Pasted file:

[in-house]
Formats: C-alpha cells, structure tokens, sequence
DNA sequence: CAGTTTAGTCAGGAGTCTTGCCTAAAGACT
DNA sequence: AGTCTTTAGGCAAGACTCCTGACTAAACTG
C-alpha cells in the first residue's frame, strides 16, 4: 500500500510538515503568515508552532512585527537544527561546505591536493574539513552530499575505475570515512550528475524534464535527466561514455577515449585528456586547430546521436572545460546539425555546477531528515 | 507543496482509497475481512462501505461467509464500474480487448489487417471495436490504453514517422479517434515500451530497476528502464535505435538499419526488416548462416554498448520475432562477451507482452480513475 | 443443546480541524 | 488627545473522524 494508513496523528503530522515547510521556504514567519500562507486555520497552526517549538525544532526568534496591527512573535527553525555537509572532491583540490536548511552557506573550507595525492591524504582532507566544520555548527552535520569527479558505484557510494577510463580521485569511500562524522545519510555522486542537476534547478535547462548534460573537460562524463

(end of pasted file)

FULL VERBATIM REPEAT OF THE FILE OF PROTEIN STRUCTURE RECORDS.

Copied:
[in-house]
Formats: C-alpha cells, structure tokens, sequence
DNA sequence: CAGTTTAGTCAGGAGTCTTGCCTAAAGACT
DNA sequence: AGTCTTTAGGCAAGACTCCTGACTAAACTG
C-alpha cells in the first residue's frame, strides 16, 4: 500500500510538515503568515508552532512585527537544527561546505591536493574539513552530499575505475570515512550528475524534464535527466561514455577515449585528456586547430546521436572545460546539425555546477531528515 | 507543496482509497475481512462501505461467509464500474480487448489487417471495436490504453514517422479517434515500451530497476528502464535505435538499419526488416548462416554498448520475432562477451507482452480513475 | 443443546480541524 | 488627545473522524 494508513496523528503530522515547510521556504514567519500562507486555520497552526517549538525544532526568534496591527512573535527553525555537509572532491583540490536548511552557506573550507595525492591524504582532507566544520555548527552535520569527479558505484557510494577510463580521485569511500562524522545519510555522486542537476534547478535547462548534460573537460562524463